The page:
12 Aug 2011
Gergiev conducts Wagner’s Parsifal
A handsome black steed bows its head, eyes open, peering into the darkness around it.
Desire and deception; Amor and artifice. In Jan Philipp Gloger’s new production of Così van tutte at the Royal Opera House, the artifice is of the theatrical, rather than the human, kind. And, an opera whose charm surely lies in its characters’ amiable artfulness seems more concerned to underline the depressing reality of our own deluded faith in human fidelity and integrity.
On September 22, 2016, Los Angeles Opera presented Darko Tresnjak’s production of Giuseppe Verdi’s opera Macbeth. Verdi and Francesco Maria Piave based their opera on Shakespeare’s play of the same name.
On September 18th, at a casual Sunday matinee, Pacific Opera Project presented a surprising choice for a small company. It was Igor Stravinsky’s 1951 three act opera, The Rake’s Progress. It’s a piece made for today's supertitles with its exquisitely worded libretto by W.H. Auden and Chester Kallman.
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San Francisco Opera makes occasional excursions into the operatic big-time, such just now was Giordano’s blockbuster Andrea Chénier, last seen at the War Memorial 23 years ago (1992) and even then after a hiatus of 17 years (1975).
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After its world premiere at Royal Opera House in London last year, the German première of Georg Friedrich Haas’s Morgen und Abend took place at the Deutsche Oper Berlin.
Rarely have I experienced such fabulous singing in such a dreadful production. With magnificent voices, Andreas Schager and Dorothea Röschmann rescued Michael Thalheimer’s grotesque staging of von Weber’s Der Freischütz. At Staatsoper Unter den Linden, Alexander Soddy led a richly detailed, transparent and brilliantly glowing Berliner Staatskapelle.
For the penultimate BBC Prom at the Royal Albert Hall on Friday 9 September 2016, Marin Alsop conducted the BBC Youth Choir and Orchestra of the Age of Enlightenment in Verdi's Requiem with soloists Tamara Wilson, Alisa Kolosova, Dimitri Pittas, and Morris Robinson.
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Of all the places in Germany, Oper am Rhein at Theater Duisburg staged an intriguing American double bill of rarities. An experience that was well worth the trip to this desolate ghost town, remnant of industrial West Germany.
A handsome black steed bows its head, eyes open, peering into the darkness around it.
This is the image chosen for the box cover of a new studio recording of Wagner’s Parsifal, from the Mariinsky Opera forces, led by Valery Gergiev. The somber beauty of the artwork, with lettering for the credits in shades of gray (except for the conductor’s name in white) captures both the admiration provoked by the quality of the performance inside, and some discombobulation provoked by the performance as well. For surely the animal most closely associated with Parsifal is a swan, and the corresponding color scheme would be white. So why this horse caught in ebony, as striking as it is? And under Gergiev’s leadership, why does Parsifal feel so tense and charged, with a strong forward momentum, yet also so barren of spiritual depth in the outer acts or sensuality in act two?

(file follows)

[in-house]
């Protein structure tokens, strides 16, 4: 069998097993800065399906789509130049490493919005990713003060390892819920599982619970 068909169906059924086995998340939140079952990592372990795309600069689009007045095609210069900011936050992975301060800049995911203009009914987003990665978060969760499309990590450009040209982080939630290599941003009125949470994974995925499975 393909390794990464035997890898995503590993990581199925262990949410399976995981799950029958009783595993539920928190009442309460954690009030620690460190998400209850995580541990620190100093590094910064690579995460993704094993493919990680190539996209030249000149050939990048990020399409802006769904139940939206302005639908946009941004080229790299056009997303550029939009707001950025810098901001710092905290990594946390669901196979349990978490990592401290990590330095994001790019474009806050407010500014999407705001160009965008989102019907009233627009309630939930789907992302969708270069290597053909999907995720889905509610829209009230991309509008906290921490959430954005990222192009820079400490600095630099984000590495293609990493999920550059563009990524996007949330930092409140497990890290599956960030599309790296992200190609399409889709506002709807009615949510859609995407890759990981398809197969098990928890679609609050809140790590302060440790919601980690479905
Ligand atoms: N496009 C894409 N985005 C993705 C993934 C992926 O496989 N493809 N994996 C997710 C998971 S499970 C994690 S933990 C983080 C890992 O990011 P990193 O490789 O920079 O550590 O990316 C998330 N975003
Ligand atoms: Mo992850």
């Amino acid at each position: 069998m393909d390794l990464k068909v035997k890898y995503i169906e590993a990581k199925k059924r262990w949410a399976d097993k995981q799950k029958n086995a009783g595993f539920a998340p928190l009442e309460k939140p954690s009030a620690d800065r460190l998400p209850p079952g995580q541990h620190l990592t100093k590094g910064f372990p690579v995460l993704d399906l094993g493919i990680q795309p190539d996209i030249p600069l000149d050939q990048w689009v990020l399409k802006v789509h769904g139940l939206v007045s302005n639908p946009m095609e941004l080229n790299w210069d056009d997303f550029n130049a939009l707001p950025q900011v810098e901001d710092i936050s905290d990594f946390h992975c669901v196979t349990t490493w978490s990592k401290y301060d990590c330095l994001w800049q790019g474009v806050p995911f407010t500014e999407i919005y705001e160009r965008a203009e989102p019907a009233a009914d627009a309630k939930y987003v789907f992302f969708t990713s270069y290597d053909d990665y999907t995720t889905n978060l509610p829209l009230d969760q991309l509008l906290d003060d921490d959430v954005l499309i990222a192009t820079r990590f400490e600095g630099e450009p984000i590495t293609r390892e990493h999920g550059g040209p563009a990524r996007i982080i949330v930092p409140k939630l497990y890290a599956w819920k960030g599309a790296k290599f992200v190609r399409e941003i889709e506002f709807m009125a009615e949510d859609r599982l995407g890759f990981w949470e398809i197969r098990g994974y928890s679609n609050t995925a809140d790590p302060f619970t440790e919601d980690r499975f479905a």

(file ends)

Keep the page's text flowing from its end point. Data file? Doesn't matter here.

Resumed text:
Gergiev’s conducting presents the score as a taut (though, of course, extremely elongated) rumination on pain and internal conflict. Of course, there is a lot of that in Parsifal, and so much of this performance works very well. But there is more in the music — the sick sensuality of act two and especially the tender reconciliation and redemption of the final act. Gergiev is less successful at conveying those qualities. The last chord of the score embodies this. Instead of gently ebbing, letting the tension flow away at the drama’s resolution, the chord lingers on in almost grim determination, and then suddenly cuts off.
It is, however, the outer acts that are most impressive, and much of the credit must go to the outstanding performance of René Pape as Gurnemanz. This character and his extended monologues can wear anyone’s patience down in any merely adequate performance. Such is the sheer tonal gorgeousness of Pape’s voice and the sensitivity and conviction of his line readings that Gurnemanz becomes what he is surely meant to be — the soul and essence of the opera’s world. Pape’s performance alone will make this set an essential listening experience for lovers of the opera.
The rest of the cast is strong but not at Pape’s level. Violeta Urmana as Kundry sings every note with beautiful control, but the underlying conflict of her character is not conveyed. In the lead role, Gary Lehman shows why his late-blossoming career found its most fertile soil in Wagner’s opera. His tenor has dark colors, yet still easily attains higher notes. He only lacks that elusive quality which makes a voice easily distinguished from all others. Evgeny Nikitin transmits the agony of Amfortas, while Nikolai Putilin’s Klingsor growls and cajoles with aggressive unpleasantness. `
The admirable packaging has a separate sleeve for each of the four discs. The booklet offers a guide for “Reading the Russian Libretto,” which is fascinating but somewhat confusing in its aim, as the libretto is also available in English, German and French, and surely those who opt for the Russian version already know how to read the language
The sound picture is beautifully captured, and overall this studio recording impresses. When Pape is singing, the selection for the cover of a dark steed makes sense — something noble, powerful, yet pensive and sad is captured inside. Touched with that greatness, this is a Parsifal deserving of attention.